7. The method of claim 1, wherein the features further include textual features that are generated by determining a similarity of text between search queries or between the web pages visited based on one or more of a cosine of distance between term vectors of titles and a ratio of common words to lengths of each page.
8. The method of claim 1, wherein the features further include temporal features, that are generated by determining a time difference between time stamps of a pair of visited web pages and determining a number of pages visited between the opening of each page.
9. The method of claim 1, wherein the features comprises one or more of: a time difference between each of the web pages visited by the user, a length of a longest common substring (LCS) of a URL, a ratio of the LCS to a first one of a plurality of URLs, a ratio of the LCS to a second one of the plurality of URLs, a number of web pages visited by the user between each web page in a pair of web pages, a trigram match of URLs, a context of a ratio of the LCS to a length of one of the plurality of URLs, a context of a ratio of the LCS to a length of a second one of the plurality of URLs, a URL host, and a context of the LCS.
10. The method of claim 1, wherein receiving at least a portion of browsing log of a user further includes: segmenting the browsing log by generating a partition of at least the Web address features and grouping the Web address features based on one or more search goals.
11. A system for performing search, the system comprising:
a processor configured to:
receive at least a portion of browsing log of a user, the browsing log comprising at least a plurality of web pages viewed by the user;
extract one or more web page features from the browsing log, wherein the features include at least web address features of the web pages viewed by the user;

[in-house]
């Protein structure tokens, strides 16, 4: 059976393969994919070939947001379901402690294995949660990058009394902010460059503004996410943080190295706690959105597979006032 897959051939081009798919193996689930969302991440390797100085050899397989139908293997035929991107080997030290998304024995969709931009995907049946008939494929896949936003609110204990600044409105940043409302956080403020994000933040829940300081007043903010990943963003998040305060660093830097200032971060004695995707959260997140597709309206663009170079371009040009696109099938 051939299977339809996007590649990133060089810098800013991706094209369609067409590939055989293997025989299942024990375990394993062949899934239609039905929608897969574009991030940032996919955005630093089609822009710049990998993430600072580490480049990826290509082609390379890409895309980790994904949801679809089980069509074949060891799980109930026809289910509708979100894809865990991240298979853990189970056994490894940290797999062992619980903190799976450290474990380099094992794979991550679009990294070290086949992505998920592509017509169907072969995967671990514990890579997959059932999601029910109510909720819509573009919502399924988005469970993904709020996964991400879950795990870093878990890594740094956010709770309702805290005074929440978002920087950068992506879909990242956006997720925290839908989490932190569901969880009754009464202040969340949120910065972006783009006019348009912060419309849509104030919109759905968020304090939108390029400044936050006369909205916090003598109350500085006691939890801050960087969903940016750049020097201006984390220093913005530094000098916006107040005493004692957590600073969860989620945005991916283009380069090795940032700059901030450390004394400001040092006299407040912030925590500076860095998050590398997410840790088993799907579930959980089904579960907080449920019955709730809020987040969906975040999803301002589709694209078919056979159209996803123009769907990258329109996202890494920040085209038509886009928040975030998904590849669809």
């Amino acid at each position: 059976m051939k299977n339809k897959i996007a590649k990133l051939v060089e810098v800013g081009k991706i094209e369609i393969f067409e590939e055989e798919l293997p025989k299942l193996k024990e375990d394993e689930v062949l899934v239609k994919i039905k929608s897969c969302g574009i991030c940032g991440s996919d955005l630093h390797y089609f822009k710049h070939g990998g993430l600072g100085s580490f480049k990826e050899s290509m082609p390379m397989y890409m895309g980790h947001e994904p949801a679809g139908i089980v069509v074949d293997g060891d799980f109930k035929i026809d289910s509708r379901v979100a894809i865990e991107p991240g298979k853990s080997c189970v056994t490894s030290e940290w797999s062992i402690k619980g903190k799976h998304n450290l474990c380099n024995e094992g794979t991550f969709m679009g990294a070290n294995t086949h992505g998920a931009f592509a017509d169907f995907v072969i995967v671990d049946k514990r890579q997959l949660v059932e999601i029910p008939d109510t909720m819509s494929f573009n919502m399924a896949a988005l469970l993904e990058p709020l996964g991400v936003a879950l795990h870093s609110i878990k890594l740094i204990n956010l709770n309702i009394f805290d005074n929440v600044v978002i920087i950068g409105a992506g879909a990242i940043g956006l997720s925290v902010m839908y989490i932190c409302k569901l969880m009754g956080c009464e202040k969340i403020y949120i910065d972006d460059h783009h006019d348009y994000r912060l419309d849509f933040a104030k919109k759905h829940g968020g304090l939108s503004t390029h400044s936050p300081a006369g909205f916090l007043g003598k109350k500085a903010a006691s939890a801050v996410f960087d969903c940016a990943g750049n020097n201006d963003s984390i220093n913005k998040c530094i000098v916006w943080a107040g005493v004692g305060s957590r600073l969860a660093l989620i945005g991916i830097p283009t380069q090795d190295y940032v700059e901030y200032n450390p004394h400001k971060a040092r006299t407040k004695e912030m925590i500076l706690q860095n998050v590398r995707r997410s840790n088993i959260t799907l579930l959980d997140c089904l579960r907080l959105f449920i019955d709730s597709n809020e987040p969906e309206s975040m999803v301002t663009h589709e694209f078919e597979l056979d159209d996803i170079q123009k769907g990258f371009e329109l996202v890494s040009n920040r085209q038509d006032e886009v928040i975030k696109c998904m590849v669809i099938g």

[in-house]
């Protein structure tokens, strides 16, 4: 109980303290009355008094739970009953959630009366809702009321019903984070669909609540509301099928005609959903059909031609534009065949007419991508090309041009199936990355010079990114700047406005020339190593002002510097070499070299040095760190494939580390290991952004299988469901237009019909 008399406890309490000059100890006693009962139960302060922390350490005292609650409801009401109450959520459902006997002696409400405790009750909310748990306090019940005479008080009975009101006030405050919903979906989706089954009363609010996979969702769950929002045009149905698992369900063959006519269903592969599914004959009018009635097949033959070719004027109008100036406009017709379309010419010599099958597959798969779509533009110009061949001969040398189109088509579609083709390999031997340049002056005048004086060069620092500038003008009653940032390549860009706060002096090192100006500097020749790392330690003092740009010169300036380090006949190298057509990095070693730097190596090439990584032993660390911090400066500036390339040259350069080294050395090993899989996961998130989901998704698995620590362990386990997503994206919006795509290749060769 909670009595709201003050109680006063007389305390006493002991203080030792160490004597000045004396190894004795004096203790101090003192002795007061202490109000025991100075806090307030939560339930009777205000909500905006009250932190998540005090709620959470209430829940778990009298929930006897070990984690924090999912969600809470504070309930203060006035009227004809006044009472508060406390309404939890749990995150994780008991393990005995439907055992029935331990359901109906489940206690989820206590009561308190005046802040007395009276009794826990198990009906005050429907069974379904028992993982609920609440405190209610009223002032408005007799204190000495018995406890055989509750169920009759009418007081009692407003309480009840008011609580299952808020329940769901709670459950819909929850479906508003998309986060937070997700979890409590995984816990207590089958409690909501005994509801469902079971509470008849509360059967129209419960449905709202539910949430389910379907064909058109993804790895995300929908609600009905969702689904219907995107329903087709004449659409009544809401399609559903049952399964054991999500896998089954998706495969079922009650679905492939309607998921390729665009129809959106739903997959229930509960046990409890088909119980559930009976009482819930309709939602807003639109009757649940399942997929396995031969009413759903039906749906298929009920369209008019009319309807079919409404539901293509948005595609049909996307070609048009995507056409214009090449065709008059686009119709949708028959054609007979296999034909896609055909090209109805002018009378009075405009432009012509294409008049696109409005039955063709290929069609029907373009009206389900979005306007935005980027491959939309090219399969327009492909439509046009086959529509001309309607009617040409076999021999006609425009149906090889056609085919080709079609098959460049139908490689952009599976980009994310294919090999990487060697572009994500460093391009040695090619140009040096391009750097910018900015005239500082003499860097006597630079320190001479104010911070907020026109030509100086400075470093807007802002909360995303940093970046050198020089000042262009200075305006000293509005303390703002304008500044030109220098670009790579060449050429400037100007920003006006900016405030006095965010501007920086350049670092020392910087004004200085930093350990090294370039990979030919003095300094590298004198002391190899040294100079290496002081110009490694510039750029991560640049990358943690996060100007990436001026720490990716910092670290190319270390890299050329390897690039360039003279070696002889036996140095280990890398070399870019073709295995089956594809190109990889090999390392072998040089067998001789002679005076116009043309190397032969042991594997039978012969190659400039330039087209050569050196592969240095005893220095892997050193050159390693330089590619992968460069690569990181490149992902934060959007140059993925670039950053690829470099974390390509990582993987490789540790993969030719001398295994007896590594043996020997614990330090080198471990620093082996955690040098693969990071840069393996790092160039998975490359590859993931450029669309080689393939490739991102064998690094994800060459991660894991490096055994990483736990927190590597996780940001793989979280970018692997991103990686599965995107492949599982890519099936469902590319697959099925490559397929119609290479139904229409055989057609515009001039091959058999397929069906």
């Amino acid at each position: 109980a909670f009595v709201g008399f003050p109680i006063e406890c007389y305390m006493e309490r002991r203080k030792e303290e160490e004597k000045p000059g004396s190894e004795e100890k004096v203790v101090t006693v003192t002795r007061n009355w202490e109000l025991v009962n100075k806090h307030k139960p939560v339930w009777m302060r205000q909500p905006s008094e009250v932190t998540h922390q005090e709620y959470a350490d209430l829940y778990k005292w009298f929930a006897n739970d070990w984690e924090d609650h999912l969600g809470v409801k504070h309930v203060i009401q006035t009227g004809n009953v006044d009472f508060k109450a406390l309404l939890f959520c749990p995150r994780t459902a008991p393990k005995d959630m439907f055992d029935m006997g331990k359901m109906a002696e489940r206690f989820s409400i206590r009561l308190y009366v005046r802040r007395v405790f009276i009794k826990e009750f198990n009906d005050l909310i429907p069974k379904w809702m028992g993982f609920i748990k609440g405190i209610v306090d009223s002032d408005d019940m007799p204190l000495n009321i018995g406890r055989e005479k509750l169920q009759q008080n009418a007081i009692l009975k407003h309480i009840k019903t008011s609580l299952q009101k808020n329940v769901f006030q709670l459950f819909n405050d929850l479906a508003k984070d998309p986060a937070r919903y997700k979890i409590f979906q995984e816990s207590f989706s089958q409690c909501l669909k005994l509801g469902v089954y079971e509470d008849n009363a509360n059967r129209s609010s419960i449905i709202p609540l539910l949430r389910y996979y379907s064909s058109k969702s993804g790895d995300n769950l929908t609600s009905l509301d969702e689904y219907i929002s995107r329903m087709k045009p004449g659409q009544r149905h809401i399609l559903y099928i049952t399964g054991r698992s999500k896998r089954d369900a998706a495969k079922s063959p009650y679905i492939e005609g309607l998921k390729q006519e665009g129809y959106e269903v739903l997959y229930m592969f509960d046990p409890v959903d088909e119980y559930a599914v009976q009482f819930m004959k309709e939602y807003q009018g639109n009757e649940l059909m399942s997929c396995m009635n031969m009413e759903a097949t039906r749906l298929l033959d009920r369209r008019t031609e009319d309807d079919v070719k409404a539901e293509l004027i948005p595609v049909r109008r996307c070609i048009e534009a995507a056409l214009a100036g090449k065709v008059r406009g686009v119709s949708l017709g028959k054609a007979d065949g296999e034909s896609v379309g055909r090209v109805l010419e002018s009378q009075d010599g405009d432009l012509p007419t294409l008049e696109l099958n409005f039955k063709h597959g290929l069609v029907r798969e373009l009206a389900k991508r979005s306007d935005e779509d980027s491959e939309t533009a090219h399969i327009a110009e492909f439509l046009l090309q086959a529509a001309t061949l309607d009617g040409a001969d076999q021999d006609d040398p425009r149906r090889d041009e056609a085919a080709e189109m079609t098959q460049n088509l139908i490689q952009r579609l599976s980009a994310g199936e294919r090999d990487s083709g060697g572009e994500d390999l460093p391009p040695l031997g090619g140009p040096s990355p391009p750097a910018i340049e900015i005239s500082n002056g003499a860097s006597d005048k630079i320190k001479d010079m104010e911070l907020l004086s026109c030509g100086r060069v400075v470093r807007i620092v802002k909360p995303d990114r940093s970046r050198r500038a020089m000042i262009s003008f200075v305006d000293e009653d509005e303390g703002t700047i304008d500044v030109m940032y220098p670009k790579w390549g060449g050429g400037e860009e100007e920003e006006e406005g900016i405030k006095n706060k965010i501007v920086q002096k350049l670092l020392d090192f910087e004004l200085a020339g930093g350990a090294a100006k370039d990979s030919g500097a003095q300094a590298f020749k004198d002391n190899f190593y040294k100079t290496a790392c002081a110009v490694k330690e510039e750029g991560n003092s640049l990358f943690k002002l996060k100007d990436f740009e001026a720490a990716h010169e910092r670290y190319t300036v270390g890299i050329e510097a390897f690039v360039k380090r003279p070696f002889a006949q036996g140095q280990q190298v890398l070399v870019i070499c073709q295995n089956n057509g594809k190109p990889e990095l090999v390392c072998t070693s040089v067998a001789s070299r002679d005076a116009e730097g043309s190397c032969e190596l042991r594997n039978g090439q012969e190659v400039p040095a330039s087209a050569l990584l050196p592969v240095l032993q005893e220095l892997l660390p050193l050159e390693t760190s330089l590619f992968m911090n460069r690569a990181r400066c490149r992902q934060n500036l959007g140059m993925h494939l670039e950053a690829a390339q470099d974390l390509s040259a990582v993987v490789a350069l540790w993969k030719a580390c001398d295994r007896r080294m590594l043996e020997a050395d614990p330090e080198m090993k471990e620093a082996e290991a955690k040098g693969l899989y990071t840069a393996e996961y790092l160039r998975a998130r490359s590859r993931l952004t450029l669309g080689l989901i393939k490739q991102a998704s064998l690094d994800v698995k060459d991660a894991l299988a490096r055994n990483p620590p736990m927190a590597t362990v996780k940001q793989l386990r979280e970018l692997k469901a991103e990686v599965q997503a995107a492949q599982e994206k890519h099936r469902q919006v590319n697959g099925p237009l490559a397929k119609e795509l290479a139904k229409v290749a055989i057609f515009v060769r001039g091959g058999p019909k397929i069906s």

generate one or more web page classifiers based on the extracted features of the browsing log, wherein different classifiers are related to different search goals of the user, and wherein generating the one or more classifiers includes performing a pairwise classification of at least web address features of the browsing log;
segment the browsing log using the one or more classifiers into a plurality of separate logical browsing sessions related to different search goals of the user, wherein segmenting the browsing log includes analyzing at least one or more pairs of web pages viewed by the user and determining a probability of whether each of the web address features in each pair relate to a same or different search goal of the user; and
perform an Internet search based at least in part on a search query of the user and information about one of the logical browsing sessions.
12. The system of claim 11, wherein the pairwise classification comprises:
generating a learning set of classifiers based on the pairs of Web address features.
13. The system of claim 12, wherein generating a learning set of classifiers comprises:
assigning a label to at least each of the extracted Web address features;
assigning a value of 1 to the pairs of Web address features relating to a similar or same search goal and assigning a value of 0 to all other pairs of the Web address features; and
training the learning set of classifiers using at least the extracted Web address features.
14. The system of claim 13, wherein the labels are indicative of context between adjacent Web address features in the segmented browsing log.
15. The system of claim 13, wherein training the learning set of classifiers comprises:
using a gradient boosted decision tree with logistic loss function.
16. The system of claim 11, wherein the web address features determine a similarity of URLs in the browsing log based on one or more of a cosine of distance between vectors made of trigrams, a length of longest common substring and ratios of lengths of each of the URLs to the length of longest common substring and a match of hosts.
17. The system of claim 11, wherein the features further include textual features that are generated by determining a similarity of text between search queries or between the web pages visited based on one or more of a cosine of distance between term vectors of titles and a ratio of common words to lengths of each page.